Pair Indian Dishes like a Pro
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Hey there, foodies! If you’re a fan of Indian cuisine, and you’ve just started cooking it at home, knowing how to pair Indian dishes can sometimes be a bit of a challenge. But fear not! In this blog post, I will share some insider tips to help you become a pro at pairing Indian dishes while considering various dietary considerations. From non-onion, non-garlic options to gluten-free and vegan alternatives, I’ve got you covered.
So let’s dive into the world of spices and flavors, accommodating everyone’s preferences and dietary needs, and take your Indian culinary adventures to new heights!
Table of Contents
1. Consider the Heat Level
If you like your food spicy, balance is the name of the game! When pairing dishes, take into account the heat level and consider options for those who might prefer milder flavors.
If you’ve made a spicy chicken curry, choose a milder dish like shrimp with coconut curry and a creamy dal like Kaali Dal, or a light summery dal like Aam Dal. A refreshing raita will also go well. You want to offer fluffy, long Basmati rice to go with this as well as some gluten-free and vegan options that are also non-onion and non-garlic. For instance, a cabbage curry, Adraki Gobi, and a crisp salad. This not only balances the heat but also caters to those who prefer gluten-free, vegan, low FODMAP and non-onion, non-garlic options.
- White Basmati rice
- Kaali Dal or Aam Dal ( Whole urad lentil soup or Red masoor lentils with green mango and without onion and garlic
- Adraki Gobi ginger-infused cauliflower without onions and garlic)
- Cabbage Curry (simple cabbage curry without onions and garlic)
- Butter Chicken Masala
- Shrimp coconut curry
A shorter version of the same menu would be white rice, Kaali Daal, Butter Chicken (mild), Cabbage curry, green salad and Kheer. If you know you have a guest with low FODMAP and they usually are sensitive to onions and garlic you could opt for Chana Dal.
2. Think about Flavors and Textures
Creating an interesting and thoughtful Indian food menu goes beyond dietary considerations and heat levels. Consider the flavors and textures of Indian dishes when pairing dishes to create well-rounded meals that can be enjoyed by everyone.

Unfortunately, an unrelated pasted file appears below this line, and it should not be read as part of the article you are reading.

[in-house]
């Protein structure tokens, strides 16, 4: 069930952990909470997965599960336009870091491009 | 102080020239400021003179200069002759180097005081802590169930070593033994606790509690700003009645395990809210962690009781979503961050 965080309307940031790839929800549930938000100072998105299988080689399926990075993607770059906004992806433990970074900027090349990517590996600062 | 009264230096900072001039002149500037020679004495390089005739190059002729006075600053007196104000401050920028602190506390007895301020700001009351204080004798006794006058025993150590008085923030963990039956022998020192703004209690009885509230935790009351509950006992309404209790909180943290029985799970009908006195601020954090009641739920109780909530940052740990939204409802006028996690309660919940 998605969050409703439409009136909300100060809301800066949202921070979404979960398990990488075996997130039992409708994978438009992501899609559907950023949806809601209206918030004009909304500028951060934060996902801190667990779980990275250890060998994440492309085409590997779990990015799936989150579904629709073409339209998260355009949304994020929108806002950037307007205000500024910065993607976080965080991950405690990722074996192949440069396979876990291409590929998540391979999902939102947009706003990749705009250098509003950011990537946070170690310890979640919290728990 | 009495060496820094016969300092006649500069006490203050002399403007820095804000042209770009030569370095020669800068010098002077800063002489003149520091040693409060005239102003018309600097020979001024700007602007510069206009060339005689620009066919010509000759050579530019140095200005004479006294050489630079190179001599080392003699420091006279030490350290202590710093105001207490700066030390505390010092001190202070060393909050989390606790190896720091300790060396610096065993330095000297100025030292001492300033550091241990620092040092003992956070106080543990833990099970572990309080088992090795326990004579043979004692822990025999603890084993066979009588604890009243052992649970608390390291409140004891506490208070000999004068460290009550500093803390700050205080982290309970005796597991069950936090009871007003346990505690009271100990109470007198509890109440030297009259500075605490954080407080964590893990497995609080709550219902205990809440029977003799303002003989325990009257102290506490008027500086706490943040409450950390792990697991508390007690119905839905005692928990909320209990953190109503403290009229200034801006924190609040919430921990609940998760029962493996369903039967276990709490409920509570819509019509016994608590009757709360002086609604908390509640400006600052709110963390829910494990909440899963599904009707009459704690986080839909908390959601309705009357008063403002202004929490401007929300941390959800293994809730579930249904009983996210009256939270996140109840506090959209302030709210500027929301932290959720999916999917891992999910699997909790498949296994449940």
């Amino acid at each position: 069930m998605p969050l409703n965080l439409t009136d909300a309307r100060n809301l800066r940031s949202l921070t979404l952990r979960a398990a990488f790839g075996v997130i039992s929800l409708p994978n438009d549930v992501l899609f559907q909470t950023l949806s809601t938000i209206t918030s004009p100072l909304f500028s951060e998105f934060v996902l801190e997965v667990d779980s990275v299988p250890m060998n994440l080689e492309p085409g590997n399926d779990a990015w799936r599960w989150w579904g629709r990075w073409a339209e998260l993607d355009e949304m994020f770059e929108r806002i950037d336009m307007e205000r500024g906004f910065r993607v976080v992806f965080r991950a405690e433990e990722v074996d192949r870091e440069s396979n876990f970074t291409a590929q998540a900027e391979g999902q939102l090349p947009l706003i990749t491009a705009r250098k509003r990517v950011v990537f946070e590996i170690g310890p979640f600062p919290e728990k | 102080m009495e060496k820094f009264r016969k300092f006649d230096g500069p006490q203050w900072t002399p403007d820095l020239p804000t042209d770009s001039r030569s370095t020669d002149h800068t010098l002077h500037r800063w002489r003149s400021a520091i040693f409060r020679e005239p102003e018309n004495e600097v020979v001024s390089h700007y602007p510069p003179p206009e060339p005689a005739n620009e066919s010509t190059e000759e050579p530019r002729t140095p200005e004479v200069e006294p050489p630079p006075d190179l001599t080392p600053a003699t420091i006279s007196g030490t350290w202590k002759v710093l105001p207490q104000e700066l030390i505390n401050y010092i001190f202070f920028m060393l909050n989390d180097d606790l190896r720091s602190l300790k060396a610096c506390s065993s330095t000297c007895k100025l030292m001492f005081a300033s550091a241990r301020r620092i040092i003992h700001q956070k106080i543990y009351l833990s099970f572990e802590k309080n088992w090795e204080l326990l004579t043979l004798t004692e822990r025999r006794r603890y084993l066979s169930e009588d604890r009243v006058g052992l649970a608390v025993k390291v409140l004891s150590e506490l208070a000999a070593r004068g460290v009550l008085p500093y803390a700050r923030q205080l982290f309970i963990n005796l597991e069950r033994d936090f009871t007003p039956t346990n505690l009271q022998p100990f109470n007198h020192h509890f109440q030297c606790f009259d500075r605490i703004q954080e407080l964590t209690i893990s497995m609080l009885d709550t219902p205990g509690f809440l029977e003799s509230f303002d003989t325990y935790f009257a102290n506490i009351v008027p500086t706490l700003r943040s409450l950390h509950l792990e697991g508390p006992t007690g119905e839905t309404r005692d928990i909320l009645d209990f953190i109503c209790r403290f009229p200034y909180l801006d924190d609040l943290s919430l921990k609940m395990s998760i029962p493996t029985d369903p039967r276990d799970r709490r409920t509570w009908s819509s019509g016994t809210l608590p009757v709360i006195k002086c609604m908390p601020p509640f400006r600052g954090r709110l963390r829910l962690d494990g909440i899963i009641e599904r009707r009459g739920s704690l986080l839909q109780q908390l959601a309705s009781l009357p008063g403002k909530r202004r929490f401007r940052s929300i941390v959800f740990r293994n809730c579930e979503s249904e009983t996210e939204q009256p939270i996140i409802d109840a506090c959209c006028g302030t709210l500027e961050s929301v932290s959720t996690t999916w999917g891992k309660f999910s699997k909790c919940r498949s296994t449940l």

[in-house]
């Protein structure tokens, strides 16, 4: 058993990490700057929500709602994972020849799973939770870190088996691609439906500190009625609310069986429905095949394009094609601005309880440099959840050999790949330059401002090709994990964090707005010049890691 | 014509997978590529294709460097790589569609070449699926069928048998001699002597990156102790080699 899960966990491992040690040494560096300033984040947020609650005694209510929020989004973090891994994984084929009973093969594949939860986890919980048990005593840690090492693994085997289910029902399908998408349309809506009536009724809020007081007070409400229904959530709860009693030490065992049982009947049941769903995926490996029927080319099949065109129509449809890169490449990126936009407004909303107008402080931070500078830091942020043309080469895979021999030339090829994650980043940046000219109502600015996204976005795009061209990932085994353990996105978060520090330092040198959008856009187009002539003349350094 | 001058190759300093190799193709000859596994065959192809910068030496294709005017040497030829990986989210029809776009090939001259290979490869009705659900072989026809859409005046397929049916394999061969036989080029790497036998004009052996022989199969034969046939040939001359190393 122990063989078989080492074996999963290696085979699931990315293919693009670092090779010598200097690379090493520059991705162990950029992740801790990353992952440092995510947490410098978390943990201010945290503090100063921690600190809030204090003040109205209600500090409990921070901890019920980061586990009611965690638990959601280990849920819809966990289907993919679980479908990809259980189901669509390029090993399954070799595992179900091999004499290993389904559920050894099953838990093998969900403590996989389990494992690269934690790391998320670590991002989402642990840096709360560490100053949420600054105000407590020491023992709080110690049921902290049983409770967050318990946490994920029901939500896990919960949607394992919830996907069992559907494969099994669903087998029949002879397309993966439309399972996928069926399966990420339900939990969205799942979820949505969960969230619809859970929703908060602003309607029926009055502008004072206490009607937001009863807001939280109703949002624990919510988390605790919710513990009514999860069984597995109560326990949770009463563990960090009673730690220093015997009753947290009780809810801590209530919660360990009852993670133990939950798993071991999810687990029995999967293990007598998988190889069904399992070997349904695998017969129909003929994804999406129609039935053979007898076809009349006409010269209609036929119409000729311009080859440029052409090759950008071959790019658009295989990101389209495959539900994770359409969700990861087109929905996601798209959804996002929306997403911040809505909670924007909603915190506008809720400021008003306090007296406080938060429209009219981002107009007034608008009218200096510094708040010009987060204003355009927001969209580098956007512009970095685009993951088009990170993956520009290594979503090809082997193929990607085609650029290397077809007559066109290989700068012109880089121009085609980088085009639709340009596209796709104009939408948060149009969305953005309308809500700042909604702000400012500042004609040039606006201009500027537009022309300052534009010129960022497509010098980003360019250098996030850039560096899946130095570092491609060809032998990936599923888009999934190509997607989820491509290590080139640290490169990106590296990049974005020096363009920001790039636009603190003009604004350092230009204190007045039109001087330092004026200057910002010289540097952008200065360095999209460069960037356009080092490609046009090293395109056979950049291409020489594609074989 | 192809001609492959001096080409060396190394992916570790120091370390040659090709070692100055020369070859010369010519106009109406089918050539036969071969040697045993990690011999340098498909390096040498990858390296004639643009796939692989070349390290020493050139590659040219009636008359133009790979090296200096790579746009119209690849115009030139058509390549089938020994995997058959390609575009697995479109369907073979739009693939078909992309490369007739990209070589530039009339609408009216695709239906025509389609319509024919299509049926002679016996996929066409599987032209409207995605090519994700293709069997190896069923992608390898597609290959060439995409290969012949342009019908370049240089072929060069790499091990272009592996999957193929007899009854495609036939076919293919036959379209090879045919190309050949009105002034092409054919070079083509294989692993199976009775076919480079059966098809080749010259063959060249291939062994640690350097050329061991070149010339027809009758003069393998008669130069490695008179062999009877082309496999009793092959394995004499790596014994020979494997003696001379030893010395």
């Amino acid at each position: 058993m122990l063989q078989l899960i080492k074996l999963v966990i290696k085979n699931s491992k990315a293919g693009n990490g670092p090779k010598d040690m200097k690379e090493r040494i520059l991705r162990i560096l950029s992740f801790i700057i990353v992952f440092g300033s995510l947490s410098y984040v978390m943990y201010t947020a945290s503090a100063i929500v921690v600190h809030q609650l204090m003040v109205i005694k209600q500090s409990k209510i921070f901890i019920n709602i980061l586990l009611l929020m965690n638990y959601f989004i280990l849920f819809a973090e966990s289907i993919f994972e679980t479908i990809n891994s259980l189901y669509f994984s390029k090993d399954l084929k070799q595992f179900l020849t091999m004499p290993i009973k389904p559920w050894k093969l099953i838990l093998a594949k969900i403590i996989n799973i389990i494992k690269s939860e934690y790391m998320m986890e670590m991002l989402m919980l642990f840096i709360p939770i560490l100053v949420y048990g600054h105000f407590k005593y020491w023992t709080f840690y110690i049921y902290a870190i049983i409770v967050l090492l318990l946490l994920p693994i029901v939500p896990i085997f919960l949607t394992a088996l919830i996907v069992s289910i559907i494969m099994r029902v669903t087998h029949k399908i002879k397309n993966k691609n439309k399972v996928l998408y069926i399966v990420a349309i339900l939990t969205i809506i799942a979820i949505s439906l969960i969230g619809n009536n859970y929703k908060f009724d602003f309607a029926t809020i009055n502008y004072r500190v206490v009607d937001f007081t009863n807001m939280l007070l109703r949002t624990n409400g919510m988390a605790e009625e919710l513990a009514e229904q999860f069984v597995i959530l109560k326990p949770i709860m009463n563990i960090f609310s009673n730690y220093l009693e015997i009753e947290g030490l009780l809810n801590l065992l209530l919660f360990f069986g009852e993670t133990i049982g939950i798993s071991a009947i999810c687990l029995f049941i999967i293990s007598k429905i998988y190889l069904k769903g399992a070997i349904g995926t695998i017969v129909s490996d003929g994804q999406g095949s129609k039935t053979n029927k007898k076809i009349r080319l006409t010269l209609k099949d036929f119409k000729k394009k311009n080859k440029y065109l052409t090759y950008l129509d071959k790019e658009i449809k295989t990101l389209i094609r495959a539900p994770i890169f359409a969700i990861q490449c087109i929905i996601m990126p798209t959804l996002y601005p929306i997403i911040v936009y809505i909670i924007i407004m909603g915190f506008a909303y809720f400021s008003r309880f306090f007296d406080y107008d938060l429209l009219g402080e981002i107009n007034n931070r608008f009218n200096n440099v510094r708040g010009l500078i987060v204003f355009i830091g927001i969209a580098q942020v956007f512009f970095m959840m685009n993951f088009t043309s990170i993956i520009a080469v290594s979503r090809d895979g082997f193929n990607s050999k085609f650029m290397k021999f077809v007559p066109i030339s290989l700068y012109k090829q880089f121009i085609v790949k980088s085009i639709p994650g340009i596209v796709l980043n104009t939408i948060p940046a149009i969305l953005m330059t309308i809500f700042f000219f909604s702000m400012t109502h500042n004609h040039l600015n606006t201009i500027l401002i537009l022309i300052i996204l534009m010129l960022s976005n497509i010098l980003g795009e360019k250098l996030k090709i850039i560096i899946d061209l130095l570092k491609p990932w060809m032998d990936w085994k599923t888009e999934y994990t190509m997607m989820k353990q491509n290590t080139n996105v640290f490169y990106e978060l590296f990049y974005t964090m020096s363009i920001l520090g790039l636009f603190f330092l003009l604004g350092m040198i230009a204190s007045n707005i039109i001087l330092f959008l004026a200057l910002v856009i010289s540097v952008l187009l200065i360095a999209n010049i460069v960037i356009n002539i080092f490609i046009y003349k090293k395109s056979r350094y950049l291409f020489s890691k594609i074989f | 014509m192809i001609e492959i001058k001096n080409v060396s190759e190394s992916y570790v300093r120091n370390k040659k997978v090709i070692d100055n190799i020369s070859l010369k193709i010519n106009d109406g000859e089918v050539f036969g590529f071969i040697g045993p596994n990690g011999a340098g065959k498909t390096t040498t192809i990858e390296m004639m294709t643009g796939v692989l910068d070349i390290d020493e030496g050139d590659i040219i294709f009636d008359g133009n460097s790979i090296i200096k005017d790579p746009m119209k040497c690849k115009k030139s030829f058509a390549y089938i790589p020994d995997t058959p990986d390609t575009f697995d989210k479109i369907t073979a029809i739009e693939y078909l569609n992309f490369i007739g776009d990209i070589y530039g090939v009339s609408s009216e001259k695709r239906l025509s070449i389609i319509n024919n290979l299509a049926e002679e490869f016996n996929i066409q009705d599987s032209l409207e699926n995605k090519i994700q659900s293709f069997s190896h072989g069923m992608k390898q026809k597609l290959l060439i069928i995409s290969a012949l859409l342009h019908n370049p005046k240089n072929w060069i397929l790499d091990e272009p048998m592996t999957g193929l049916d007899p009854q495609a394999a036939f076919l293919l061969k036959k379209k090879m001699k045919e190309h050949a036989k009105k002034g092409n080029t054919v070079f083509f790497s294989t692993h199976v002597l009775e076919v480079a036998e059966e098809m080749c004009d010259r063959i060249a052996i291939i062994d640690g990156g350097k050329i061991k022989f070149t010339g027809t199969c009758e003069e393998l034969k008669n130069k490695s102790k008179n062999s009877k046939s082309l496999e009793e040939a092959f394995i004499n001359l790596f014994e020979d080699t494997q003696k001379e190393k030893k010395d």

For instance, if you’re serving a rich and creamy butter chicken, offer a vegan alternative like saag paneer (or saag tofu). Pair it with a light and refreshing cucumber salad or vegan raita to add a burst of freshness. This combination ensures that both non-vegetarians and vegans can savor delicious Indian cuisine, each with their respective preferences and keeps the moth feel experience varied.
3. Pair with Rice or Gluten-Free Options
People like naan and often pair this with various Indian dishes. It’s essential though to provide alternatives for those following gluten-free diets. By offering suitable substitutes, you can ensure that everyone can enjoy a wholesome Indian meal.
Pair your dishes with fragrant basmati rice as a gluten-free option or Peas Pulao or Peas and Carrots pulao.
4. Consider Your Appetizers carefully
I like to serve appetizers that don’t stuff my guests so much so that they spoil their appetite for dinner. It’s also important to keep in mind that people are usually hungry when they arrive so it’s important to offer something a bit substantial and filling. I like offering samosas paired with tamarind chutney, or some kind of zesty, spicy street food like ALoo Tikki Chaat or Jhaal Muri, or plain Aloo Tikki. Keep in mind that if you are new to putting an entire Indian menu together it’s perfectly fine to supplement cooked items with catered items. I often cater samosas and naan and perhaps some tandoori chicken from a local Indian restaurant to keep my labor and overwhelm down. You can do the same.
Also offer one substantial appetizer with a drink. It can be mango lassi or chai or just a glass of your favorite wine.
5. Easy Indian Drinks to Offer Your Guests
Most people like mango lassi as well as the kids and it can easily be made vegan. I usually have a regular option and a vegan option available. Or you can make Chai if it’s for a smaller group. In the summer you can make Aam Panna or Indian lemonade (Nimbu Pani).
5. My Favorite 3- course Indian Menu for 6
Every year, I offer a three-course dinner for 6 as an auction item for two of my favorite non-profits for their fundraising galas, and below is the menu I usually offer:
Drink and Appetizer
Mango Lassi (both regular and vegan)
Peas and Carrots Pulao
Chicken curry or Butter Chicken Masala
Cucumber and Tomato Salad
Rice Kheer with saffron, and almonds
There you have it! With these detailed tips and considerations, you’re well-equipped to pair Indian dishes like a pro while respecting specific dietary needs. Whether your guests follow a non-onion, non-garlic diet, require gluten-free alternatives, or prefer vegan options, there’s something for everyone in the world of Indian cuisine.
So hop into your kitchen, unleash the flavors of Indian spices, and create unforgettable culinary experiences that cater to diverse dietary preferences. Remember to adapt the pairings according to individual tastes and specific dietary restrictions.
Happy cooking, foodies, and enjoy exploring the world of Indian cuisine!